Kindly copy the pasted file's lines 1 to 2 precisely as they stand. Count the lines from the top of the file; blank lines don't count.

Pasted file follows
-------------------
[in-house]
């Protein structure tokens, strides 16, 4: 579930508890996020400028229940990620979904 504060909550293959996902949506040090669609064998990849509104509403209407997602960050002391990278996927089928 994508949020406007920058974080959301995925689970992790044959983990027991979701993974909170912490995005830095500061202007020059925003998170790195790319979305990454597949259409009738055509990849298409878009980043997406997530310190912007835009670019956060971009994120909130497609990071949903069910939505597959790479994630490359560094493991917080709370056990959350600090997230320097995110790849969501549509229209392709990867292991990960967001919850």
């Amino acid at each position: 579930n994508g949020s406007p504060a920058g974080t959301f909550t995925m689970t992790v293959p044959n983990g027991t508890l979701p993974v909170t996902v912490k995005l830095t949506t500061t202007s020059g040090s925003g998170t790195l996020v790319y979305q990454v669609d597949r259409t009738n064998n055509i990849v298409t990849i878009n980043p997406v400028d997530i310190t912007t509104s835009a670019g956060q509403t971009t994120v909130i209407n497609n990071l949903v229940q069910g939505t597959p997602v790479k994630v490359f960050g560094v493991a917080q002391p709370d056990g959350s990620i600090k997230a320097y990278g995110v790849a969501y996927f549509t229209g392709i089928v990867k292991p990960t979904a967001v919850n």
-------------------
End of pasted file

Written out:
[in-house]
């Protein structure tokens, strides 16, 4: 579930508890996020400028229940990620979904 504060909550293959996902949506040090669609064998990849509104509403209407997602960050002391990278996927089928 994508949020406007920058974080959301995925689970992790044959983990027991979701993974909170912490995005830095500061202007020059925003998170790195790319979305990454597949259409009738055509990849298409878009980043997406997530310190912007835009670019956060971009994120909130497609990071949903069910939505597959790479994630490359560094493991917080709370056990959350600090997230320097995110790849969501549509229209392709990867292991990960967001919850």